The same thing with Constantine – the reason that you…you do stuff that you love. Like Neil Gaiman, Vertigo, that’s what I love. The Transformers is that other side to me. It’s more popular, yes, but it’s realistic to me. I really think that there is a possibility that you could do some of the shit that we’re doing. I mean, some of it is real. And it’s not like this fantasy, like this alien life form that comes…it doesn’t feel like that to me. It feels like it could really happen.

It’s more tangible?

Correct. It’s more tangible. That’s the word.

Seeing that you’re part of the demographic, did you have more creative input into the decisions?

No. Everybody’s got their job and holds down the fort. I mean, Michael Bay is very…he knows what he’s doing. It’s not like he comes here and then is thinking of shots. He knows specifically…you used to hear stories about how Kubrick used to draw everything and create…and Michael works the same way in that he has these visual effects shots that he created a year ago, that’s the actual shot in animation form. Kubrick used to do these long-hand forms of his film, whereas Michael has already filmed the movie in digital and he’s got all these VFX shots of shit that’s already been conjured.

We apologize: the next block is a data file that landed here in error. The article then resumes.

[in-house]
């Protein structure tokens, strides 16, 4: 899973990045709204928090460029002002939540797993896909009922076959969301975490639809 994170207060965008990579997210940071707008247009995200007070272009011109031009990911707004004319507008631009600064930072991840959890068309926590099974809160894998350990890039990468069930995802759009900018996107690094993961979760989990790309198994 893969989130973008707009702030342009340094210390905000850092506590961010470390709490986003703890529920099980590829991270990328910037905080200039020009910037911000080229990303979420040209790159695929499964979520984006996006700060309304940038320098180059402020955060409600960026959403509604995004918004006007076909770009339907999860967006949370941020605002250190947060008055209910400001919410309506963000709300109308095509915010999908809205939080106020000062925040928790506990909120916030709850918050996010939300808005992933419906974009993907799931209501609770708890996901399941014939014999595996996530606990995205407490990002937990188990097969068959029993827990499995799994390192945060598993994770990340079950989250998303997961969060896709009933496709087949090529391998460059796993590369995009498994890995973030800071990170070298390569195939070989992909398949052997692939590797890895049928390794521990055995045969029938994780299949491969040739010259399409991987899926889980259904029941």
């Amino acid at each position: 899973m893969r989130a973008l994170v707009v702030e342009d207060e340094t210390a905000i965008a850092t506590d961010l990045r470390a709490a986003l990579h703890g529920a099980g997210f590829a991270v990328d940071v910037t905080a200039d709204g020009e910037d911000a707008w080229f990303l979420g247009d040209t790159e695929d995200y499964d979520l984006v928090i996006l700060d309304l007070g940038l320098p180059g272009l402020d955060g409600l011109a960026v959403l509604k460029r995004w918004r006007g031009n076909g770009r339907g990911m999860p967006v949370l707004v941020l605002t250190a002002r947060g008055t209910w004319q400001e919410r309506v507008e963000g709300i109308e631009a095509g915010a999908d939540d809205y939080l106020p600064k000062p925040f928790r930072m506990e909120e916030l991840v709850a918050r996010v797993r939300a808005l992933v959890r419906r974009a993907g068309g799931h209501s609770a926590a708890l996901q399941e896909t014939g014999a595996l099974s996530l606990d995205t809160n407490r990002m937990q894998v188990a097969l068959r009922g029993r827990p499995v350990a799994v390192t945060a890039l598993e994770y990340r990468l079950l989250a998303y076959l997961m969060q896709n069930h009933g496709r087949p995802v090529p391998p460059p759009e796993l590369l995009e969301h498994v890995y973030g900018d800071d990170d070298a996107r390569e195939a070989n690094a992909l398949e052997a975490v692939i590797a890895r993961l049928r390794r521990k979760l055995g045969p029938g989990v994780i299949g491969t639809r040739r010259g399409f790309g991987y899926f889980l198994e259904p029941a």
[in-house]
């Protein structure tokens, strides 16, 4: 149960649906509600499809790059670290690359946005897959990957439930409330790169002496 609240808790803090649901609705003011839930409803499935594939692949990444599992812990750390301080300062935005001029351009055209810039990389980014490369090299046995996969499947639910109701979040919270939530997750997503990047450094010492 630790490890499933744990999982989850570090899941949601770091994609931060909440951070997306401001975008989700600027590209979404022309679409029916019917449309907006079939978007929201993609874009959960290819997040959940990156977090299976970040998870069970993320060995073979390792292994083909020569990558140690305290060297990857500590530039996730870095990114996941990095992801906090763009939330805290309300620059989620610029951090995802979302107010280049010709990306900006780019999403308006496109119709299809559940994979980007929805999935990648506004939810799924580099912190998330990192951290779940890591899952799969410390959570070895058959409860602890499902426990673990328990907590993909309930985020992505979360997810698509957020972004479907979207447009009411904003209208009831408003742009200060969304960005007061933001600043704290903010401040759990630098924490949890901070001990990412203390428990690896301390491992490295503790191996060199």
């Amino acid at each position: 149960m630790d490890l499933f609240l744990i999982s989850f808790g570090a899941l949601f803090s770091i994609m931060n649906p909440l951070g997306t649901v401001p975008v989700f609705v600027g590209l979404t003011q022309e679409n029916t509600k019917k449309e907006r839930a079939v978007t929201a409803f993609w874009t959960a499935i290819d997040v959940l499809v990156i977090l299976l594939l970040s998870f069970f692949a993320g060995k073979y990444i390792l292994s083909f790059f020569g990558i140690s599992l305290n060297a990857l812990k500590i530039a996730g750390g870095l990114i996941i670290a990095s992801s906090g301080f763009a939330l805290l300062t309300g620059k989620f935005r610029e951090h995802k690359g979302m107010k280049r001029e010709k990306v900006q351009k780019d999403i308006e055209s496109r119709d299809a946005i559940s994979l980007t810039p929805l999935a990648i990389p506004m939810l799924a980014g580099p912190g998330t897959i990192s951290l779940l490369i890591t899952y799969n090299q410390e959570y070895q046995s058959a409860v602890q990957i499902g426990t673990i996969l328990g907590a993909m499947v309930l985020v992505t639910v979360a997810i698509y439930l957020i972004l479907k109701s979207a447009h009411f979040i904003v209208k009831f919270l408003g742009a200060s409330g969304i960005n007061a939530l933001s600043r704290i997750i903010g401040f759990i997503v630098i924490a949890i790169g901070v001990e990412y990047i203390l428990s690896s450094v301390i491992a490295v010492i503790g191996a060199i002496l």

So in that respect it’s there. It’s not ever questioned. My opinion means nothing as far as that goes. But Michael is very – and I’ve worked with some pretty dope directors – he’s very freeing. “This dialogue sucks!” He takes the page out and throws it away. “Just roll with it.” He’ll let you…he ad-libs more than any director I’ve ever worked for. He literally hires people based on how they can ad-lib. In the auditions it was, “Ok, put the script down and go,” for 20 minutes. Just go with this. When I was auditioning with Megan, 70% of our audition was just riffing. Where can you go?

How can you keep it on the storyline without going in some weird place that’s not helping us? And that’s the way that Mike works. So people say that he’s not an actor’s director and all this garbage and I don’t know. It depends on what kind of direction you want. If you want somebody to be there and be on you, and be the Woody Allen “Cough here and breathe here and sneeze here,” he’s not that. He’s the director who’s just gonna let you go. And so in a sense that is an actor’s director.

What message do you have for Transformers fans?

This is…how do you describe what we’re doing? This is nuts. I’ve never seen anything like it. We’re staying true to a lot of it. But again, you can’t make Megatron a gun. You make Megatron a gun and you’ve gotta have an orange cap, because you can’t make a movie with a gun transforming when you’ve got kids out there killing each other. You can’t publicize a gun like we used to in the 80s, when Megatron was a gun. If you were to make Megatron a gun now, you’d have to put the stupid orange cap and that would ruin Megatron. He’d look like Herbie the Love Bug or some dumb shit. If Bumblebee was a bug, it would be a totally different interaction.